Science 2 min read

Scientists Claim SpaceX's Starlink Satellites a Threat to Astronomy

Astronomers believe that Elon Musk and SpaceX's Starlink satellites are a huge threat to the ground-based space observations they conduct here on Earth.

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Following the launch of 60 Starlink satellites on Monday, scientists are saying that SpaceX‘s plan threatens ground-based astronomy.

The Elon Musk-founded company has big plans to deliver broadband internet to the whole planet. Unsurprisingly, the endeavor entails launching up to 25,000 small Starlink satellites into the low Earth orbit.

Adding the 60 recently launched satellites, SpaceX currently has 120 Starlink satellites in space. Yet, 24 deployments are still necessary to attain its planned 2021 global internet service roll-out.

But, the company is not stopping.

In October, Musk announced that SpaceX had requested permission to operate 30,000 satellites. That’s in addition to the 12,000 that the Federal Communications Commission had previously approved.

Now here’s the problem.

As of January 2019, 5,000 satellites were in space, 1,950 of which are still functioning. If SpaceX launches all its Starlink satellites, it’ll lead to an unprecedented number of satellites orbiting the Earth.

According to reports, this has scientists worried.

In an email to Salon, chair of Harvard‘s astronomy department, Avi Loeb said:

“I am concerned [that] the SpaceX satellite launch marks the beginning of a new era,”

How the Starlink Satellites Threaten Astronomy

The SpaceX satellites affect astronomy in two ways.

The satellites can interfere with the radio wavelengths of the sensitive pieces of equipment which astronomers use. And this could lead to less accurate readings.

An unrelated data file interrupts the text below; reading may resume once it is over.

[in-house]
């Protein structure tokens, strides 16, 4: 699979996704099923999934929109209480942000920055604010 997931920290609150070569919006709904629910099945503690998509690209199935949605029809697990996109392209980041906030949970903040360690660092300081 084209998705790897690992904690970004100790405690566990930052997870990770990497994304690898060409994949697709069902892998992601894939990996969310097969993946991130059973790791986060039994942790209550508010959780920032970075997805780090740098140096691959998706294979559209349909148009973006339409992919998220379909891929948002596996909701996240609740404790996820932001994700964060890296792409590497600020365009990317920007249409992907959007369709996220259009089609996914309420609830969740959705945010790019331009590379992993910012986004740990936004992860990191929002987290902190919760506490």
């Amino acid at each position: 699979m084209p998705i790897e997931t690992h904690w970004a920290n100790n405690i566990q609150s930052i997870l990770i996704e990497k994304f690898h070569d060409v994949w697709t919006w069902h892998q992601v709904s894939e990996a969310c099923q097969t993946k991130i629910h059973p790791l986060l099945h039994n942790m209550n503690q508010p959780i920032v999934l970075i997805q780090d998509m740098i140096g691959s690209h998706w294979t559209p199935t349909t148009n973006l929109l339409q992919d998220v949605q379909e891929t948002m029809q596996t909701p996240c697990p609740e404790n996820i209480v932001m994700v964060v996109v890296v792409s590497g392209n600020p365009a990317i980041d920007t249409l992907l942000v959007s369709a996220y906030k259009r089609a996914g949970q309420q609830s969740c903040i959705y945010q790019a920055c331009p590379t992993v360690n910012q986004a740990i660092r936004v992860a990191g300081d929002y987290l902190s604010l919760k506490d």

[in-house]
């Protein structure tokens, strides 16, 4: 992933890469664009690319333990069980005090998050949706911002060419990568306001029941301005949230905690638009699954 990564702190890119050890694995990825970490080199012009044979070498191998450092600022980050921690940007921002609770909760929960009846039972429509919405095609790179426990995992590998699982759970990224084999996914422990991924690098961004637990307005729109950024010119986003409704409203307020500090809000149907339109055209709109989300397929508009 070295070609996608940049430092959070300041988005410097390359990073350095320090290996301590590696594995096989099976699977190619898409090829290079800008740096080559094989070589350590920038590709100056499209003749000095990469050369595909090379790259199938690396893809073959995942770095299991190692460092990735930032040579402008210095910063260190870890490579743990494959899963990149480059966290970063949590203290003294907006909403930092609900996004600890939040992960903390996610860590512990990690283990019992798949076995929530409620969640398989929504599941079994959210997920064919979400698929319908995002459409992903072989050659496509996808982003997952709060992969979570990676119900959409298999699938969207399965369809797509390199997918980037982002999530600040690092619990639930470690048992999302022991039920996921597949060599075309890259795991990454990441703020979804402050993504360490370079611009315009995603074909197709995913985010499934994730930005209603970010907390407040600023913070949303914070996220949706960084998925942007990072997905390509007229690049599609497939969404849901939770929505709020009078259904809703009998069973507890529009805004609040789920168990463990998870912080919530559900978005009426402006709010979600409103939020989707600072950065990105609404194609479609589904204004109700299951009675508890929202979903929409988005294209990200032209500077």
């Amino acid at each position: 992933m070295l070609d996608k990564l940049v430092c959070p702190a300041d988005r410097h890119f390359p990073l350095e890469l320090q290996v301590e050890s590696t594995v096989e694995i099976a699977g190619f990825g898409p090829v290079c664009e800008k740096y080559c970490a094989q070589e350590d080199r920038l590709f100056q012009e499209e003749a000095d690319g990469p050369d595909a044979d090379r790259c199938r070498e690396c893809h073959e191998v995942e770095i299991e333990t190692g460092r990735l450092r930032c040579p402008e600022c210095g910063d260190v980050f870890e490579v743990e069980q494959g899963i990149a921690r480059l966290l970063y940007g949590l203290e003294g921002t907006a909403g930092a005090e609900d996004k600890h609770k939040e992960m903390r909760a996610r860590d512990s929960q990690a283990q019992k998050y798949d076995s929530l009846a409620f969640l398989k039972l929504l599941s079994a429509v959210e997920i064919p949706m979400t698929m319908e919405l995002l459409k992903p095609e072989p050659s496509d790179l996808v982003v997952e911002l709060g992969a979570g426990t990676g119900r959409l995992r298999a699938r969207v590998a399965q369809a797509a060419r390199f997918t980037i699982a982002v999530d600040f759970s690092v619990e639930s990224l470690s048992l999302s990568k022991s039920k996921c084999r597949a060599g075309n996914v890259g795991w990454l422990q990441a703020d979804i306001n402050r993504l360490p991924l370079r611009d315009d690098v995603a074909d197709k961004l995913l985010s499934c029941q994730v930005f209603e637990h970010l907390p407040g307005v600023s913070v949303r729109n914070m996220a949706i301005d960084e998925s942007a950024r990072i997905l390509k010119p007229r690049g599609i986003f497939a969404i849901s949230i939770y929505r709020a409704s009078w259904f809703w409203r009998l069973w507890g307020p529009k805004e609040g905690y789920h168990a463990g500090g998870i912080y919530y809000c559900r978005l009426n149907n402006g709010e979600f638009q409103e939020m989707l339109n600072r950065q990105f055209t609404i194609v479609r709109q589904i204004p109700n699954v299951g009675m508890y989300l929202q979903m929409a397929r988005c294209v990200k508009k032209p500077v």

However, the biggest concern about the Starlink satellites is that they appear brighter than expected.

According to Smith College astronomer, James Lowenthal, thousands of bright satellites in the sky would look like stars. And this could interfere with dark sky surveys and large telescope, he points out.

Lowenthal told the Times:

“If there are lots and lots of bright moving objects in the sky, it tremendously complicates our job. It potentially threatens the science of astronomy itself.”

Loeb told the press that SpaceX’s satellite launch is a reminder of the growing conflict between the interest of business and science. The scientists suggested that federal regulation was necessary to control the number [of] or luminosity of satellites.

Read More: Space Tourism to Become a Multi-Billion Dollar Industry by 2030

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Sumbo Bello

Sumbo Bello is a creative writer who enjoys creating data-driven content for news sites. In his spare time, he plays basketball and listens to Coldplay.

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